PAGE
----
When Moderna sprinted to create a coronavirus vaccine last year, it had help from its scientific partners in the government. Over a single weekend in January 2020, National Institutes of Health scientists designed the spike protein molecule that Moderna’s vaccine needed to trigger a human immune response against the virus.

A year later, the collaboration is at the heart of a call by a group of public health advocates and academics who want the government to forcefully exert patent rights over the Moderna vaccine.

The advocates are asking NIH to negotiate aggressively with Moderna for patent licensing terms that would speed vaccinations to the developing world by requiring the company to cooperate in a plan to dramatically increase production and reduce the price.

When it comes to developing and patenting drugs, the U.S. government has almost never played hardball with its partners in the private sector. One exception came in 2019, when the Justice Department sued drugmaker Gilead for patent infringement over sales of its costly drug Truvada as a prevention for HIV, after an article in The Washington Post and a hearing in Congress. That lawsuit is pending.

Now nonprofit advocacy groups PrEP4All, Public Citizen and others contend that the pandemic has presented another moment requiring government action to ensure a key NIH invention is leveraged to stem infections around the world.

"It seems to me like a golden opportunity to do what’s right,'' said Wafaa M. El-Sadr, a professor of epidemiology and medicine at Columbia University who leads an initiative to fight HIV, tuberculosis and other diseases overseas. "It’s within our hands collectively in the United States to move forward so this technology can enable others to be able to produce these vaccines at a rapid pace.''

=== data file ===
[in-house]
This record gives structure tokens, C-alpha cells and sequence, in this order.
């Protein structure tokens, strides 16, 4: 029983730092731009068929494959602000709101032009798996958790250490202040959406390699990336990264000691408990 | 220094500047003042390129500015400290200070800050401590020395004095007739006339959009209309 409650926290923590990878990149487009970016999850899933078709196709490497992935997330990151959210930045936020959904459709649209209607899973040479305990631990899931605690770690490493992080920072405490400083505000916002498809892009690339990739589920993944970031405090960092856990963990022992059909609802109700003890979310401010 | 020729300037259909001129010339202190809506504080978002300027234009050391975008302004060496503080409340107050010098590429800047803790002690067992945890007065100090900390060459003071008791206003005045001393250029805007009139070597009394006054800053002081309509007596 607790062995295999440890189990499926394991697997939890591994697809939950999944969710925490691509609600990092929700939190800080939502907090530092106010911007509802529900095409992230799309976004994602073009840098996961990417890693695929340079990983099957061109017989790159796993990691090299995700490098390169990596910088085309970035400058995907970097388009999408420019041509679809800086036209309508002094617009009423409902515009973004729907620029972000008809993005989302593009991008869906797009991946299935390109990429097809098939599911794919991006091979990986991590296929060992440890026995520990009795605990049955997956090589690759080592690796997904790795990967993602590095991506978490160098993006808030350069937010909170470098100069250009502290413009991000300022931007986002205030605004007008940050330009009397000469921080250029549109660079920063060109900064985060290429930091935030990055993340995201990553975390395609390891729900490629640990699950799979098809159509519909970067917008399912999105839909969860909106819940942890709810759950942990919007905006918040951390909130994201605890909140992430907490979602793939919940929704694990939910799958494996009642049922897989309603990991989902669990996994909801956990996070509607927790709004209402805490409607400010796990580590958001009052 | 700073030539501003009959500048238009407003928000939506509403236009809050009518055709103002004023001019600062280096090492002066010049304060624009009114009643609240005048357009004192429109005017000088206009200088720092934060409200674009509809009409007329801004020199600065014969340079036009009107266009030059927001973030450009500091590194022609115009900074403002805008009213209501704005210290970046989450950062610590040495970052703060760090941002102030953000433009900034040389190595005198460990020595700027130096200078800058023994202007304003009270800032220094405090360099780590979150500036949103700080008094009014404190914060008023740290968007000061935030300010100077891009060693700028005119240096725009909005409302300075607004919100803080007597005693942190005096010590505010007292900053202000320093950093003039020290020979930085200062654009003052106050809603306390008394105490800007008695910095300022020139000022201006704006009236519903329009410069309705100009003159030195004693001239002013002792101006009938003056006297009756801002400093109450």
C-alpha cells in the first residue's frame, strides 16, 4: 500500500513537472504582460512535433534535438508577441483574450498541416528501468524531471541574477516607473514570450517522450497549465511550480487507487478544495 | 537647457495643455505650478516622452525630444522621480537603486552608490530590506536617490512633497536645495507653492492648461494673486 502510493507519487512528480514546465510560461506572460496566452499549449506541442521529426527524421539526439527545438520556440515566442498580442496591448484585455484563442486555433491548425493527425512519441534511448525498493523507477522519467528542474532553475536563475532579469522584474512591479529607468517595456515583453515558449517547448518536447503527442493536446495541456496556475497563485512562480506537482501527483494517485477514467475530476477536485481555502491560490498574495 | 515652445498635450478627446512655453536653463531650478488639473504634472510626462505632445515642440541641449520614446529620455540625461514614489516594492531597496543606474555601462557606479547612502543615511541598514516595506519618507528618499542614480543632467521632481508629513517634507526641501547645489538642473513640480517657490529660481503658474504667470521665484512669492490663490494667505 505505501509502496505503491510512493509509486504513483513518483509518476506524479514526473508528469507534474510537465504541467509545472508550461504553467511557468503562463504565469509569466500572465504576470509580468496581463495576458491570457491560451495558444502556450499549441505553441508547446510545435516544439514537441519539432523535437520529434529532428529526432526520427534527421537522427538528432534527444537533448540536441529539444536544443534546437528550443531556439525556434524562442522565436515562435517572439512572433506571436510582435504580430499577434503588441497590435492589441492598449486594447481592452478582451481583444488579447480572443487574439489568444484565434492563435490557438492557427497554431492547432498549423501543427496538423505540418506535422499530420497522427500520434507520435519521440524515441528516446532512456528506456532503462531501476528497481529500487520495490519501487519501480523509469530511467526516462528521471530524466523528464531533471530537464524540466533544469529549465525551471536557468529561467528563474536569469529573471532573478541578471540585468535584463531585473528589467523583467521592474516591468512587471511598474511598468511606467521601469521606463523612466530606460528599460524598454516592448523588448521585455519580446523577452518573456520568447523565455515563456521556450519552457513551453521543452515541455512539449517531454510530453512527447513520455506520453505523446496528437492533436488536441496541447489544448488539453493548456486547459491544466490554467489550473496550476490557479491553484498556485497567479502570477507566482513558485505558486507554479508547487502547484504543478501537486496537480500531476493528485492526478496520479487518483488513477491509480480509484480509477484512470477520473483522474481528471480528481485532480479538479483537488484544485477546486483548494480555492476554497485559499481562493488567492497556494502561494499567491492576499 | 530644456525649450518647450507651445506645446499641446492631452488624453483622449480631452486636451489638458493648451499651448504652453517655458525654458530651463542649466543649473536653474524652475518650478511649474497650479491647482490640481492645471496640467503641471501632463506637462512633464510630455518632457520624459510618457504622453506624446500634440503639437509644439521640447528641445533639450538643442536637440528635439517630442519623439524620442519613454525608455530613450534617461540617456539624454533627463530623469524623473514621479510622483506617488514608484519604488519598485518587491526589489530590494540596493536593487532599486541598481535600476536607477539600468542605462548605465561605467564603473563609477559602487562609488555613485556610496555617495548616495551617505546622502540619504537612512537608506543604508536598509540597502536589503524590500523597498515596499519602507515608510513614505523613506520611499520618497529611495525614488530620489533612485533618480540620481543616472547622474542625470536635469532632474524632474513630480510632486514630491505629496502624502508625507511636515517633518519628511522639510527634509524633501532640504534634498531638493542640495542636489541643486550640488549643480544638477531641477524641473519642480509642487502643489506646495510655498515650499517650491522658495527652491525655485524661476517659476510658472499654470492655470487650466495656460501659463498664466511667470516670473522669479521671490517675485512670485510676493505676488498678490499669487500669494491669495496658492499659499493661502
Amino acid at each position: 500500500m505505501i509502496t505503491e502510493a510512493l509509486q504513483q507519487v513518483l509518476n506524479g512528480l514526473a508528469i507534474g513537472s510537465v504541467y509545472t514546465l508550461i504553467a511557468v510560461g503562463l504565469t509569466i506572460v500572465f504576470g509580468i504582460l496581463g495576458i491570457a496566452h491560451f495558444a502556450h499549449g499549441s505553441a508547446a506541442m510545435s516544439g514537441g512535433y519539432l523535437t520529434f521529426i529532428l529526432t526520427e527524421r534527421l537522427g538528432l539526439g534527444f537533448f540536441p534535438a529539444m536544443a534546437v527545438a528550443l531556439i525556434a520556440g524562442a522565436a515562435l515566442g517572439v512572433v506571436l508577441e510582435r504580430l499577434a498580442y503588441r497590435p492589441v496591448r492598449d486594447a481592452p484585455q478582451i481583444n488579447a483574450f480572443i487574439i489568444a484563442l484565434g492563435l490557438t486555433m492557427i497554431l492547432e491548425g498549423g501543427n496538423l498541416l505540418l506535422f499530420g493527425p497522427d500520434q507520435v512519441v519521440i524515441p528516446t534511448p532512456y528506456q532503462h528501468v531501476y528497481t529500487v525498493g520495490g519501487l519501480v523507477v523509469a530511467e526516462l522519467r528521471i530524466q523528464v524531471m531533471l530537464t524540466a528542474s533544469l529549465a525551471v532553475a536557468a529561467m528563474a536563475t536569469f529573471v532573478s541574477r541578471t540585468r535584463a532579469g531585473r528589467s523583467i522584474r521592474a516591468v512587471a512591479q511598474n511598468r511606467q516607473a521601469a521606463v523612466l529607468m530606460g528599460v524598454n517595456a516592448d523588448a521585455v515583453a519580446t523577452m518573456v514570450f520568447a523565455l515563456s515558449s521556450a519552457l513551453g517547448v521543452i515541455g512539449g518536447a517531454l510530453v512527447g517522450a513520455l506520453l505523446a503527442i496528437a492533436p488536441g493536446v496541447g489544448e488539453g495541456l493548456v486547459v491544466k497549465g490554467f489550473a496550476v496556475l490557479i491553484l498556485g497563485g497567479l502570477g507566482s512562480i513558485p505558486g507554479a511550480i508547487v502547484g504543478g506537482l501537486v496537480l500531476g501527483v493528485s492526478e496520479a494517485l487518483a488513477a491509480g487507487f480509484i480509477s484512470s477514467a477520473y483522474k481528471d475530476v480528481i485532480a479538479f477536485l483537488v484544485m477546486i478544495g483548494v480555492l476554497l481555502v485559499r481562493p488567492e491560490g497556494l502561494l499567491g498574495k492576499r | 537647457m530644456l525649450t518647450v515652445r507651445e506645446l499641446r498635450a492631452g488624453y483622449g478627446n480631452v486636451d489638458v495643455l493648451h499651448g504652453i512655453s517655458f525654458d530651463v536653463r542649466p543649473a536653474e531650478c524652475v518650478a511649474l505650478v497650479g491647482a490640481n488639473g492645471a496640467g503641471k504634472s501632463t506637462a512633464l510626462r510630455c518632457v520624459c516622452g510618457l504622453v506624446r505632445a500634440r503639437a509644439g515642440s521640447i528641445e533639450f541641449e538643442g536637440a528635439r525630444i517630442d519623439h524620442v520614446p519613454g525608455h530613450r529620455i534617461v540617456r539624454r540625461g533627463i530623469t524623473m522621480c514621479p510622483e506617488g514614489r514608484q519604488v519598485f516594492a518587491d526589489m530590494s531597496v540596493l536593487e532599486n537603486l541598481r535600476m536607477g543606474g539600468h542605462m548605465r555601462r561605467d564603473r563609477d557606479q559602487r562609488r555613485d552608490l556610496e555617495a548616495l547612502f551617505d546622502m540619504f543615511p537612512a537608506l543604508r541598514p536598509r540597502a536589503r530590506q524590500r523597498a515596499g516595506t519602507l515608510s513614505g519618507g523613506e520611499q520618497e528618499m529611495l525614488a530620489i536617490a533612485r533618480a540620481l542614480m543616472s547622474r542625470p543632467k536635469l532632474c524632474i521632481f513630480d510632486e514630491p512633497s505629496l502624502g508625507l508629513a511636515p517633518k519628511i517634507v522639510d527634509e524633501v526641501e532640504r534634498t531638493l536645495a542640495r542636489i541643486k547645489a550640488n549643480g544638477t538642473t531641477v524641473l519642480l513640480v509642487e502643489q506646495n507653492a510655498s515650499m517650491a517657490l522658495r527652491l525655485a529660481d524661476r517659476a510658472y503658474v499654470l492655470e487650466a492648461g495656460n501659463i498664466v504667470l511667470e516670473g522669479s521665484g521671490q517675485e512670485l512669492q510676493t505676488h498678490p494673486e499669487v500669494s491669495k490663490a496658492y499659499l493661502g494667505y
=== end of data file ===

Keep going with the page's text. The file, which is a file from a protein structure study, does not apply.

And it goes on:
The groups cite the danger of continued coronavirus outbreaks overseas, which probably will generate variants that could become resistant to vaccines everywhere, including in the United States.

``This really is an NIH/Moderna vaccine. For NIH to not have ensured global access is a dereliction of their duty to protect the public health of the United States,'' said James Krellenstein, executive director and co-founder of PrEP4All, which advocates for broader access to HIV drugs. ``These patents reflect one of the last opportunities NIH has to exert leverage.''

Moderna has said it will make 700 million to 1 billion vaccines this year and potentially 1.4 billion in 2022. Its pace for 2021 is half of what Pfizer has promised to make of its own mRNA vaccine. Moreover, while Pfizer has said it is selling vaccine at a discount directly to poorer countries, Moderna has announced few such deals, according to a Duke University vaccine tracking project.

Moderna also has been criticized for not yet signing up to supply Covax, a program designed by the World Health Organization to ensure more equitable distribution of coronavirus vaccines.

Moderna, which has predicted $18.5 billion in coronavirus vaccine sales in 2021, did not respond to a request for comment. The NIH arm that worked on the project, the National Institute of Allergy and Infectious Diseases, also did not respond to a request for comment. The groups sent their letter to Health and Human Services Secretary Xavier Becerra, as well as NIH Director Francis Collins and NIAID Director Anthony S. Fauci.

Last year in response to questions from The Post, NIAID said it took a nonexclusive approach to licensing its coronavirus spike protein to multiple companies. It said that licensing arrangements typically take the form of royalty payments to the government. The public has ``little information'' about such agreements because NIH releases only limited metrics about its licensing activities, the Government Accountability Office found in a report last year.